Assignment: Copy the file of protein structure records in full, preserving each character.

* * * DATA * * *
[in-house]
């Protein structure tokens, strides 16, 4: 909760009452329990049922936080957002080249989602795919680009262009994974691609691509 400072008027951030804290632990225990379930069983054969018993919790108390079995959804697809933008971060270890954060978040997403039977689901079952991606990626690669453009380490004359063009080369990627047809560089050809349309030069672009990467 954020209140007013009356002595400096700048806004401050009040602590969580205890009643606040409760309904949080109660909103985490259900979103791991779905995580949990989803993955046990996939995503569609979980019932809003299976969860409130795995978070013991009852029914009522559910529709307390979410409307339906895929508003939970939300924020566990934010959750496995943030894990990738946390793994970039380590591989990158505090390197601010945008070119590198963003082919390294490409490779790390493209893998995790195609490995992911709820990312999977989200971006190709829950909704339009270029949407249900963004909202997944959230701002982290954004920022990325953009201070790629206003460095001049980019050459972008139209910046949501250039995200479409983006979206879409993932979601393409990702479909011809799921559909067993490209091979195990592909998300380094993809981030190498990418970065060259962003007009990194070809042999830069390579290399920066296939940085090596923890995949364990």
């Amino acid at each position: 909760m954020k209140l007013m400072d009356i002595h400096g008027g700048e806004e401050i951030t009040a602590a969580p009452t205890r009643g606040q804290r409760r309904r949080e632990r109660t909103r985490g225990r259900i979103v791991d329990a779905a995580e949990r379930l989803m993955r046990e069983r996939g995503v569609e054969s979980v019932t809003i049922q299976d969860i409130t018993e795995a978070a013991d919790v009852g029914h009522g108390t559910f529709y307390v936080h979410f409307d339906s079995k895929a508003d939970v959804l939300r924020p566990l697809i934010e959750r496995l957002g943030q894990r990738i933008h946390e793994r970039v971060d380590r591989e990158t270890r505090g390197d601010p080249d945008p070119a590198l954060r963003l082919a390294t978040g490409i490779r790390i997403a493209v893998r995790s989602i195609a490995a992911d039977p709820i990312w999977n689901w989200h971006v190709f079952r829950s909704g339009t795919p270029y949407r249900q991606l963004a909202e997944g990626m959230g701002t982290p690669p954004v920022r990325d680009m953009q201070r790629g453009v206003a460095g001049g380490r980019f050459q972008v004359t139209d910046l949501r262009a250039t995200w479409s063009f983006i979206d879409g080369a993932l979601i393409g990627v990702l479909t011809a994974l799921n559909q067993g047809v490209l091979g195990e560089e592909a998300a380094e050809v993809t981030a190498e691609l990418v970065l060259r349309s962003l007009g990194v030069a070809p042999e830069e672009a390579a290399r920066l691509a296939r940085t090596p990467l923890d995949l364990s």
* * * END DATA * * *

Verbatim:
[in-house]
């Protein structure tokens, strides 16, 4: 909760009452329990049922936080957002080249989602795919680009262009994974691609691509 400072008027951030804290632990225990379930069983054969018993919790108390079995959804697809933008971060270890954060978040997403039977689901079952991606990626690669453009380490004359063009080369990627047809560089050809349309030069672009990467 954020209140007013009356002595400096700048806004401050009040602590969580205890009643606040409760309904949080109660909103985490259900979103791991779905995580949990989803993955046990996939995503569609979980019932809003299976969860409130795995978070013991009852029914009522559910529709307390979410409307339906895929508003939970939300924020566990934010959750496995943030894990990738946390793994970039380590591989990158505090390197601010945008070119590198963003082919390294490409490779790390493209893998995790195609490995992911709820990312999977989200971006190709829950909704339009270029949407249900963004909202997944959230701002982290954004920022990325953009201070790629206003460095001049980019050459972008139209910046949501250039995200479409983006979206879409993932979601393409990702479909011809799921559909067993490209091979195990592909998300380094993809981030190498990418970065060259962003007009990194070809042999830069390579290399920066296939940085090596923890995949364990």
């Amino acid at each position: 909760m954020k209140l007013m400072d009356i002595h400096g008027g700048e806004e401050i951030t009040a602590a969580p009452t205890r009643g606040q804290r409760r309904r949080e632990r109660t909103r985490g225990r259900i979103v791991d329990a779905a995580e949990r379930l989803m993955r046990e069983r996939g995503v569609e054969s979980v019932t809003i049922q299976d969860i409130t018993e795995a978070a013991d919790v009852g029914h009522g108390t559910f529709y307390v936080h979410f409307d339906s079995k895929a508003d939970v959804l939300r924020p566990l697809i934010e959750r496995l957002g943030q894990r990738i933008h946390e793994r970039v971060d380590r591989e990158t270890r505090g390197d601010p080249d945008p070119a590198l954060r963003l082919a390294t978040g490409i490779r790390i997403a493209v893998r995790s989602i195609a490995a992911d039977p709820i990312w999977n689901w989200h971006v190709f079952r829950s909704g339009t795919p270029y949407r249900q991606l963004a909202e997944g990626m959230g701002t982290p690669p954004v920022r990325d680009m953009q201070r790629g453009v206003a460095g001049g380490r980019f050459q972008v004359t139209d910046l949501r262009a250039t995200w479409s063009f983006i979206d879409g080369a993932l979601i393409g990627v990702l479909t011809a994974l799921n559909q067993g047809v490209l091979g195990e560089e592909a998300a380094e050809v993809t981030a190498e691609l990418v970065l060259r349309s962003l007009g990194v030069a070809p042999e830069e672009a390579a290399r920066l691509a296939r940085t090596p990467l923890d995949l364990s």